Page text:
Has Your Partner Changed

Has Your Partner Changed? 
by Jennifer Good

Has Your Partner Changed?It's an unfortunate event when we realize our partner may not be the same person they used to be. For whatever reason, something has caused them to look at life or your relationship differently. Is it a reason to look at ending the relationship? Or is the change something you should ignore and hope goes away? The answer really lies somewhere in between.

There are many factors that can make a person seem different than who they were. Just the process of aging can cause major shifts in attitude and viewpoints. Some people believe that once they get married or have a baby they should act in a certain way. Stress, employment changes or health problems can also cause temporary attitude adjustments.

So how do you begin to broach this subject with your partner?

First, you need to determine the cause.

Is It You or Them?
When you feel your partner has changed in some significant way, the first thing you need to do is make sure the change is actually from them. Don't make the common mistake of thinking your partner is being different when in actuality you are the one who's made the change.

Has There Really Been a Change?
Then make sure the change you perceive is actually accurate. Are you sure they weren't always that way, but now the behavior just rubs you the wrong way? Or, is their lack of attention now something you can't deal with? If you went into a relationship knowing a person was a certain way, but you internally expected that to change, you can't really expect your partner to understand why you're upset.

How's Your Life?
Life has a way of throwing things at us that we aren't always prepared for. You might have physically prepared for some event, but emotions are a little trickier to anticipate. Also, some events could trigger past emotions that were thought to be long gone. If either of you are going through a rough patch or an emotional time, give your partner a little adjustment space. In addition, do things to keep you both physically and mentally attached, such as date nights or unexpected romantic encounters.

Next, you need to discuss the problem.

This step can feel difficult for some people because by the time they realize they need to address the issue, there can be a lot of resentment or pent up emotion involved. In order to get through this, you'll need to find a way to remain objective and calm when communicating with your partner. If the change stemmed from a specific event, it would be a good starting point to deal with the unresolved issues that must still exist. If the cause was something less obvious, it probably developed as a habit.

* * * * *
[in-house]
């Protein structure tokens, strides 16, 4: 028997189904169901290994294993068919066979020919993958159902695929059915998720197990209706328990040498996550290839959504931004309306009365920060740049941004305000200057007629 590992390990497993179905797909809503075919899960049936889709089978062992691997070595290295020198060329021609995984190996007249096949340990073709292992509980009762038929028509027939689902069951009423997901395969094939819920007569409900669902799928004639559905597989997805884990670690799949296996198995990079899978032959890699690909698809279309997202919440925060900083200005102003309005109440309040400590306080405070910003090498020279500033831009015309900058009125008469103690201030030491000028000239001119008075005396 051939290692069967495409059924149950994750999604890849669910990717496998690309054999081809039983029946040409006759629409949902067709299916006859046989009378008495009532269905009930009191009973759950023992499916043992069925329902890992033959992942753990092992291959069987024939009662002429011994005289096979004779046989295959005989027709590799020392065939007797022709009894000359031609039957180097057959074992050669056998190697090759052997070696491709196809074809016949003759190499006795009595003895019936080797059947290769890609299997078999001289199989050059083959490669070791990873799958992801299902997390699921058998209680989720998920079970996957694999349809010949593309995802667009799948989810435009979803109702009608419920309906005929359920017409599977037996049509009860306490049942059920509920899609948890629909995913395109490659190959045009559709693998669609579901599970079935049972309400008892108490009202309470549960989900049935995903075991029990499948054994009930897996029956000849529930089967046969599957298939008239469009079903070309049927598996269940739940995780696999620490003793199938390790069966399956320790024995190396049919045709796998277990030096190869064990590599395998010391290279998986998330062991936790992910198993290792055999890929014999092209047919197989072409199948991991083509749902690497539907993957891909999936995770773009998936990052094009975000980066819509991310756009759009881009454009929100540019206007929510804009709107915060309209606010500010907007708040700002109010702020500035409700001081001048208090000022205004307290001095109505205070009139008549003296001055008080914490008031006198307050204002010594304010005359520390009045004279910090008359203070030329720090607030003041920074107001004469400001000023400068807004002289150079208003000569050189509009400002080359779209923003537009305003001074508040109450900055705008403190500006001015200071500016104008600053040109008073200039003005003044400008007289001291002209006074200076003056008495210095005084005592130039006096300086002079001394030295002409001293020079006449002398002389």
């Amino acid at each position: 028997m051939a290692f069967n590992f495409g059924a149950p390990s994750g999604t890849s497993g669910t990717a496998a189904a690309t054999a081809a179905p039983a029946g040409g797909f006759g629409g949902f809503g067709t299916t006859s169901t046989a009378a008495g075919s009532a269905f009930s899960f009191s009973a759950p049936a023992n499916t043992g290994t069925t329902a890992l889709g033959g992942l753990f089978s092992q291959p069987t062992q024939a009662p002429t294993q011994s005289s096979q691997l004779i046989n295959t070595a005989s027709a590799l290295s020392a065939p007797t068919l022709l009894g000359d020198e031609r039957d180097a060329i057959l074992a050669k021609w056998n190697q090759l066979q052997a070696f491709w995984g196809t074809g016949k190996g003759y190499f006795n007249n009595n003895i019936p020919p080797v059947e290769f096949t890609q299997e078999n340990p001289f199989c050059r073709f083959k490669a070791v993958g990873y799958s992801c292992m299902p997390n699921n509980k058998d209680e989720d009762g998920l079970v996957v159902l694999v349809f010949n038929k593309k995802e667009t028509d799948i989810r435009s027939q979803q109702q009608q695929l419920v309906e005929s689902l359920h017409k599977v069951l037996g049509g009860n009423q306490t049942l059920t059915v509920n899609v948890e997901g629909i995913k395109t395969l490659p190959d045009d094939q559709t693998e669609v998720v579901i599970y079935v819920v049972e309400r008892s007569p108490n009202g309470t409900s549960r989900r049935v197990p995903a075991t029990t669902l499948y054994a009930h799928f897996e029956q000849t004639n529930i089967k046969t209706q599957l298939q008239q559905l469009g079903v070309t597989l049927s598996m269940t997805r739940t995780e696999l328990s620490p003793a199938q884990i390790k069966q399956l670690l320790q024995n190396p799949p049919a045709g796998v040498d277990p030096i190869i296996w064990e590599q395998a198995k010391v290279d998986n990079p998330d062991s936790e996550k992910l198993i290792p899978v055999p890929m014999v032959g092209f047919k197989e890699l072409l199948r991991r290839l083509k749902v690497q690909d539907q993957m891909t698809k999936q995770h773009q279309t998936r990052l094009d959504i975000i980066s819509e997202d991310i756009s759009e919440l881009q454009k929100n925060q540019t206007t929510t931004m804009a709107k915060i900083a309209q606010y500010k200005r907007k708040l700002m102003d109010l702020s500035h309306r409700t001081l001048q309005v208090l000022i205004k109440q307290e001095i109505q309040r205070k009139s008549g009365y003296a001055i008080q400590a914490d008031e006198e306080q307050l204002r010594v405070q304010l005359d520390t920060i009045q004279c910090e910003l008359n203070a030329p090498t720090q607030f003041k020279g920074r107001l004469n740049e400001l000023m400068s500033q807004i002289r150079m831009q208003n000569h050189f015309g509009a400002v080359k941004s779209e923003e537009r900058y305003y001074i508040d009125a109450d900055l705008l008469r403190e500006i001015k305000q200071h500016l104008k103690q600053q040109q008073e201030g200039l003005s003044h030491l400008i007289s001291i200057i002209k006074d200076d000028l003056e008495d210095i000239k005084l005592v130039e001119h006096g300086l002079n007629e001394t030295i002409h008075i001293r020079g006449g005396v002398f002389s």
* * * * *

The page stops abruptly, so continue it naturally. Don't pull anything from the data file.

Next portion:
A habit, thankfully, can be broken with a little conscience effort. When you are both able to have an uninterrupted open and frank discussion about the matter, let your partner know the about the changes you've noticed and how they are making you feel. Let them have their equal time to speak about the issue as well. It's quite possible they made their change based on a change they perceived from you. Make it clear your intention is to find an agreeable resolution not to place blame.

When you are both in agreement that a problem exists, each of you should write down or voice your ideas for solving the issue. If for example the issue is you believe you should be more intimate, maybe an agreement to set aside one night a week as "your" intimate time would be a workable solution. Take turns planning the night. If one partner has ceased being romantic, you can make an agreement to do five random "little" things each week for each other. At the end of the week, see if you can guess what each thing was.

If the changes in your partner are something dramatic such as substance abuse, gambling or other negative behaviors, schedule some time to go talk to a counselor.

Remember, everyone changes, in order to keep the relationship going, you just have to make sure you're changing in the same direction.

Source: http://www.lovingyou.com/content/love/